Body horror or righteous horror?
The Netflix original film Cuties (2020), centres upon a group of eleven-year-old girls forging their nascent pubescent identities, and gaining validation from sources ranging from Instagram likes to the approval of dance judges in a competition. Cuties is not cute at all; rather, it is more akin to a body horror film. Things are not as they should be: daisy-duke gyrations on-screen are attached to the little girls’ heads. The film is harrowing, because it is in fact trying to do something squirmingly honest, and, as is evident through the calls of the cancel culture cavalry, perhaps it is honest to a fault.
Not many films leave me clutching invisible pearls around my neck, and if they do, I swear you can see the reflective glint of smugly grinning male auteurs in them. First-time Franco-Senegalese director Maïmouna Doucouré, however, is not smug at all. She is honest, and at times nuanced, which only makes the provocative nature of the childhood sexualisation more difficult. Doucouré writes that the film was borne out of a process where she interviewed eleven to twelve-year-old girls and found that they equated likes for pouting on TikTok with self-esteem. Contrary to the images of this film as pure sensationalism, there is care in this honesty.
Set in France, the film centres mainly around the eleven-year old character Amy (Fathia Youssouf), originally an outcast due to her Senagalese Muslim roots. This situates her in opposition to a group of ‘cool’ girls in her class, all part of a self-formed amateur dance group called the ‘Cuties’. Amy’s home is an encapsulation of traumatic feminine rituals and the male-imposed systemic trauma attached to them. She acts like a mother and teacher to her little brother Ismael (Demba Diaw), as her own mother, played brilliantly by Maimouna Gueye, suffers with awful marriage problems. Her community imam states, rather tritely, that these are burdens that she can bear as a woman. Amy’s household consists of women bent to breakage point, so it is no wonder that she herself tries to bust out of the conservative nature of her traditionalist household. This escape largely comes in the form of twerking in front of the camera.
After watching the amateur girl dance group practice near the train tracks, she steals a smartphone from an older male cousin. Through his screen, she finds a form of empowerment in the emulation of ‘liked’ images of older, sexually liberated women. She emulates their self-presentation to gain ‘likes’, validation, and confidence in herself.
This film joins in the conversation about whether women being sexual online can really do so on their own terms, when the space to be reclaimed is male-oriented – through its profit motive and through its male gaze. This is a conversation which flares up in waves, most recently with Cardi B and Meghan Dee Stallion’s ‘WAP’ video, as opposing camps debated whether their overt sexual performance was feminist, or simply enabled the male gaze’s hypersexualised idea of women. Doucouré focuses this conversation upon younger girls, where the stakes are much higher. Coincidentally, and prophetically, there is a scene where the ‘Cuties’ dance the hybrid infantile-sexual ‘crybaby’ move on stage, a move which is used in the now viral TikTok dance challenge for ‘WAP’. Some men in the audience nod their predatory, enabling heads; women groan and shield their young children’s eyes.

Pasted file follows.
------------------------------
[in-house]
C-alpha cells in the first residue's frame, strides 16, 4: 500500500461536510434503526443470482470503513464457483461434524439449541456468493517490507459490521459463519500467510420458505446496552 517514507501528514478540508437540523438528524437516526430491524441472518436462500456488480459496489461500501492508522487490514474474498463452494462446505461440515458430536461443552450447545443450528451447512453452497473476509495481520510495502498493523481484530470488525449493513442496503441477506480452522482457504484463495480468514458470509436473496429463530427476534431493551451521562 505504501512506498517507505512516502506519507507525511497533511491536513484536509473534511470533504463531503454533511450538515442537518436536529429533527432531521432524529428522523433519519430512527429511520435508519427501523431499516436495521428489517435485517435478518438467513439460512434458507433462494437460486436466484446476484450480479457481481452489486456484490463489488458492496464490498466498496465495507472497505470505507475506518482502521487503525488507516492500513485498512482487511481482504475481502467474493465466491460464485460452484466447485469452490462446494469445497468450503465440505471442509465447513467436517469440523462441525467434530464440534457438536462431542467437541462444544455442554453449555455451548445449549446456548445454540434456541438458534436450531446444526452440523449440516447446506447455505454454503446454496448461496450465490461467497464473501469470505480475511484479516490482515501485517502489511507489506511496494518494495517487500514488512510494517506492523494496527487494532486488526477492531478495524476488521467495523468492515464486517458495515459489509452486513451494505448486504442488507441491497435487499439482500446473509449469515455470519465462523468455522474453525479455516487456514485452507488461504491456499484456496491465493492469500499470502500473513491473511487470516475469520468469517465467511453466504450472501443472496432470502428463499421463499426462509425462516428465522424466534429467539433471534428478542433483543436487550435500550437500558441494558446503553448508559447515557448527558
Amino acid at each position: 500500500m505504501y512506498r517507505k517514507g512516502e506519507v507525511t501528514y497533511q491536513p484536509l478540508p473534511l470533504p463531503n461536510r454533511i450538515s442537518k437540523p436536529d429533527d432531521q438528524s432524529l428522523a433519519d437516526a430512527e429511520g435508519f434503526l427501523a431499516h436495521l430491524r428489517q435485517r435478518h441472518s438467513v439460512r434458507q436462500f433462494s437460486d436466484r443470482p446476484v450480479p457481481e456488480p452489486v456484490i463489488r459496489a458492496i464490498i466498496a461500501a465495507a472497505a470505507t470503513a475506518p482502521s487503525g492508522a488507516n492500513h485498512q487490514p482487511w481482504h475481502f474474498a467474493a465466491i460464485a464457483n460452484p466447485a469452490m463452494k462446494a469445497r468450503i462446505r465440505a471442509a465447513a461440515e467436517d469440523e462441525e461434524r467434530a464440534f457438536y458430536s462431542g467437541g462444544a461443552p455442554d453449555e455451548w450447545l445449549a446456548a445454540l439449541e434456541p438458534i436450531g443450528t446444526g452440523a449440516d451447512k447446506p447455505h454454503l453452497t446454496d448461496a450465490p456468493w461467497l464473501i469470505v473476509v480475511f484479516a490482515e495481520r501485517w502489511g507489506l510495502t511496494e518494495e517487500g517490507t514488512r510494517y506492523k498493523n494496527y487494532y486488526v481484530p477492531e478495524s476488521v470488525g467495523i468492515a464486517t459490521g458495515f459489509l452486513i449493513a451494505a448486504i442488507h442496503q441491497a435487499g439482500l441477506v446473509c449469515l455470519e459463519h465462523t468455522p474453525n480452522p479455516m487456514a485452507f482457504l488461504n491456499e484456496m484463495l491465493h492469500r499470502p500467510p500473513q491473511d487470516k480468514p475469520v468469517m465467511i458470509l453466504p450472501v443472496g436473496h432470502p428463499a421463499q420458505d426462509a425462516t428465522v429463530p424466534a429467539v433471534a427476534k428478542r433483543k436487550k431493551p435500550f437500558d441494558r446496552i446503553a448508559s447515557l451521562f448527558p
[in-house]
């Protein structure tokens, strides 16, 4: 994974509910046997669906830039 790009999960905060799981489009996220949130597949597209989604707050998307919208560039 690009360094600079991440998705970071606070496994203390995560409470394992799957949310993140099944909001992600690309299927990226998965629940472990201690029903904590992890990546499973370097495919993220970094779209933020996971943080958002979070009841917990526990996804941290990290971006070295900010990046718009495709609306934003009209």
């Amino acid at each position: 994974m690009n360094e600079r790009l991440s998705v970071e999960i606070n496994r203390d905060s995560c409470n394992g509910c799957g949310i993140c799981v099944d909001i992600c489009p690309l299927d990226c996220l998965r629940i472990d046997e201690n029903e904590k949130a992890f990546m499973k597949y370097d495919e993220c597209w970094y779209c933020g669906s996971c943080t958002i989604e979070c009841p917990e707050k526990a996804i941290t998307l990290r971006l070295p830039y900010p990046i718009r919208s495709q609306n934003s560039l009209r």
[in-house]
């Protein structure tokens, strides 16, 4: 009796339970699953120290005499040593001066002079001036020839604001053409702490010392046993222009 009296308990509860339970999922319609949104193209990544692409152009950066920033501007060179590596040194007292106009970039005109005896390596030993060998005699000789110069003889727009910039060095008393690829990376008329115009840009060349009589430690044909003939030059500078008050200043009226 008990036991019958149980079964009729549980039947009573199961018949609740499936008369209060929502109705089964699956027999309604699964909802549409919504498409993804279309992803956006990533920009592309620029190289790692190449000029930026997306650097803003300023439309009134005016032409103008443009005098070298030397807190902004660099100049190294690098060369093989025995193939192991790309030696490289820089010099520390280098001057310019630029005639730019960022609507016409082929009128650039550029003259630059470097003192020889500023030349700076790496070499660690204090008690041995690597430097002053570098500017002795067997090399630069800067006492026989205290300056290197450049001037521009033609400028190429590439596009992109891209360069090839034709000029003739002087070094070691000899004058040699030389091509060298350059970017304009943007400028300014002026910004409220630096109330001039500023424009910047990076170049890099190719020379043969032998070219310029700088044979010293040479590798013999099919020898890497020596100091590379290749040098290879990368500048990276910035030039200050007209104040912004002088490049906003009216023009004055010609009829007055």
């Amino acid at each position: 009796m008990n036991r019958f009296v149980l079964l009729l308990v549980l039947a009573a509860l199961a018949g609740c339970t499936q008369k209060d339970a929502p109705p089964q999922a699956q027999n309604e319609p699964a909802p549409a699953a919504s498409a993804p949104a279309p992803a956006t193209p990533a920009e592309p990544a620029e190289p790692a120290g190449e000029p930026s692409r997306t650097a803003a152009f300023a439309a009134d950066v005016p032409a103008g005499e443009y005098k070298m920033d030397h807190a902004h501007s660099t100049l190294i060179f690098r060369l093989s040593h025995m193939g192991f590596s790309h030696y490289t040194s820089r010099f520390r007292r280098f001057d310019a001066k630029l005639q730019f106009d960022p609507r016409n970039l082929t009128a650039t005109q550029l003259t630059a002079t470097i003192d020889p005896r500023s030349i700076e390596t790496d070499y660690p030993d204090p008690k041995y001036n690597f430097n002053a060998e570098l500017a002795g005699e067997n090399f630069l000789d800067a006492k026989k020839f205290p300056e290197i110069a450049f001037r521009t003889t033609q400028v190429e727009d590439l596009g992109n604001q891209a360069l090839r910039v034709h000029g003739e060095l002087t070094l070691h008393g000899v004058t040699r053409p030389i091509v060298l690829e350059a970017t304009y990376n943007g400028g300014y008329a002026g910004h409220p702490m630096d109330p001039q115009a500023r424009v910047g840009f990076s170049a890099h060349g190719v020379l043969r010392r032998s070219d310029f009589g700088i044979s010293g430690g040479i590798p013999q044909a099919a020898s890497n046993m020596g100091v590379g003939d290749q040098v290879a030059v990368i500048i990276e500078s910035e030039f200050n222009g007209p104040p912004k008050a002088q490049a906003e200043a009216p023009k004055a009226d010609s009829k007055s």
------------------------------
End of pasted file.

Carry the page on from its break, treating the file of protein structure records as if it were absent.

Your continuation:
Dancing and viral fame is the glitter eyeshadow of hope for these girls, but the residue is tear-streaked sexual exploitation, and the enablement of predators. The film comments on how glamour and freedom for young women in this screen-mediated world can be heartbreaking. Women exist and work within systems of oppression. What is so jarring about Cuties is that it is not showing young women grappling with the dichotomies between sexual freedom and exploitation, but young girls.
Amy’s Muslim household, signified through her mother’s close-knit Muslim Senegalese community, is contrasted with Amy’s confusing relationship with sexuality, puberty and her steps toward the role of womanhood. There is one, deeply uncomfortable, moment where these oppositions rub together like sandpaper, and a few other uncomfortable moments which stick. Similarly, shots of the girls dancing as if in a music video felt overlong and gratuitous. To critique this film too heavily, however, is, in my opinion, a way to offload some of the discomfort I felt as a spectator. But this discomfort feels necessary to spark the conversation Doucouré wants us to join. The film may not be for everyone, particularly those who may have experienced childhood exploitation themselves. However, for the rest of us, it may spark conversations that could not occur within cancel culture.